EDIT: Oops, I slipped a decimal point and needed to correct my original numbers.
    Last edited: Jun 19, 2010
  14. Jun 20, 2010 #13
    I guess I should have been more clear, the problem I am having with this is mainly how there is no way to compare mass to charge. So in the first example with the 2 electrons, its the mass of the electrons that produces the gravitational force but the charge is what causes the electric force, so since the two forces are being produced by different things, I don't see how that can be used to show which is stronger.
  15. Jun 20, 2010 #14
    Sooner or later someone should show up talking about coupling constants...
  16. Jun 20, 2010 #15

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    It's an experimental fact that a tiny magnet's force can overcome the gravitational force of an entire planet.

    One could explain this by saying gravity is weak. One could also explain this by saying an electron carries a great deal of charge. There's really no difference, as only the product of strength and charge (mass is the "charge" of gravity) is measurable. However, it's convenient to work with conventional units, and in these units, the strength of electromagnetism is 1020 times larger than gravity.
  17. Jun 20, 2010 #16


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    The classification of the 4 fundamental forces by "strength" comes from atomic physics, where only forces on atomic particles are considered. It is plainly obvious that two protons are going to interact most strongly with a strong force, at sufficiently close range, and the weakest with gravitational force, at pretty much any range.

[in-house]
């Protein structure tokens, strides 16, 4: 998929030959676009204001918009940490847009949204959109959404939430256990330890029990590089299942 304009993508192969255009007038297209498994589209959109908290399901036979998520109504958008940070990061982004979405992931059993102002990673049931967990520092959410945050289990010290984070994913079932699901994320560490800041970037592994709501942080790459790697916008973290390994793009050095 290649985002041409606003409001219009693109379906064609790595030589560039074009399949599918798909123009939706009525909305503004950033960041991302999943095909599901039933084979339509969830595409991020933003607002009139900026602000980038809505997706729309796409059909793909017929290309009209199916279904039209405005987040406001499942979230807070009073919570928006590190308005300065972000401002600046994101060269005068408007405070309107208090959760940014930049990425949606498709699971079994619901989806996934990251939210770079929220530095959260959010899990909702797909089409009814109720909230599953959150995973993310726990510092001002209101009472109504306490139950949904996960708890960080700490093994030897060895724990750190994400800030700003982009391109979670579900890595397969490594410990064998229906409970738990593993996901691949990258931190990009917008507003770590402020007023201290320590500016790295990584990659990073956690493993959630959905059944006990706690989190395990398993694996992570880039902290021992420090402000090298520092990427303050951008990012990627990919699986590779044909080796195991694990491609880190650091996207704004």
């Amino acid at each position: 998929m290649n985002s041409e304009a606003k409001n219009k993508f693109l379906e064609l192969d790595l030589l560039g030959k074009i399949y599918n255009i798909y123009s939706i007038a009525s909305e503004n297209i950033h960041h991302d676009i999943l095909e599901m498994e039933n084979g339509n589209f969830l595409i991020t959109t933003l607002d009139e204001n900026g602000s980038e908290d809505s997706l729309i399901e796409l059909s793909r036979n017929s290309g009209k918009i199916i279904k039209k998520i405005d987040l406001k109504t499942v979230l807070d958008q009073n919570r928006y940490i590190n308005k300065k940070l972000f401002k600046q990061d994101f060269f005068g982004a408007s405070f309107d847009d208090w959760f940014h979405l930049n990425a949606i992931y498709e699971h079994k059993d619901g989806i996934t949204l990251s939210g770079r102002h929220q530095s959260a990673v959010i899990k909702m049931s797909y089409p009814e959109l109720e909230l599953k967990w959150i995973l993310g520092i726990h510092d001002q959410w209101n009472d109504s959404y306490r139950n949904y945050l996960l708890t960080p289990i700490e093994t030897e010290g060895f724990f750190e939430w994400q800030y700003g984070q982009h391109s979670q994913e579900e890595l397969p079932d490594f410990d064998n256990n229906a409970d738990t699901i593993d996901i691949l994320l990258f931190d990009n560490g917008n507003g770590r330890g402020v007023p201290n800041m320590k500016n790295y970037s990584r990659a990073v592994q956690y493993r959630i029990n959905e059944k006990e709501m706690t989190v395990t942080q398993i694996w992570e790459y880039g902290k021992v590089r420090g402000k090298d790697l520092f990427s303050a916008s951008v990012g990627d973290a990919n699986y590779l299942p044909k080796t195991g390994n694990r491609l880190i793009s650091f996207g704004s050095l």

As far as comparing gravitational constant with electrostatic one, I agree. These aren't quantities that should be compared.

    Electrostatic and strong forces can be further compared on the basis of elementary charge, but there is no such thing for gravity as far as I'm aware.
  18. Jun 20, 2010 #17
    I agree,the forces are there as a result of different things.The statement that one of the forces is bigger than the other only makes sense when you put it into context as with some of the examples being discussed here.
  19. Jun 20, 2010 #18
    You were perfectly clear. Also, the various responses make it clear that there is a way to compare mass to charge by looking at the charge and mass of fundamental particles. The fact two protons repelling due to charge can be equated to the gravitational force of particles with a billion billion protons and nuetrons does have physical meaning.

    Actually, your question is the exact one we all ask when we first encounter this concept of comparing forces. Perhaps the motivation for teachers making the comparison is to turn the tables on our natural instinct that gravity is the strongest force.
  20. Jun 20, 2010 #19
    The reason we rank the forces by strength has to do with much more complicated concepts than a magnet picking up paper clips. This though is unfortunately the answer that most teachers seem to give when asked. I would like you to expand your comparison of gravity to the weak and strong forces, which are both considered even stronger, and tell me how that comparison continues to hold.
  21. Jun 20, 2010 #20
    I don't feel qualified to answer that question.

    In my mind it is easier to compare EM and gravity force because they both fall off as a square of the radial distance. Yes, there is the issue of units, but if we are clear in defining how the comparison is made, we can get something useful out of a comparison.

    It's clear that the nuclear strong force is strongest at close range, but both EM and gravity are stronger at long range. So, it seems to me this is another example of how the conditions of the comparison must be made clear.

    I expect that Phrak is correct that quantum field theory can provide a normalized comparison, but I'm not sure how gravity is brought into that since gravity has not been unified with QFT yet. In any event, that type of comparitive description will not be understood by everyone.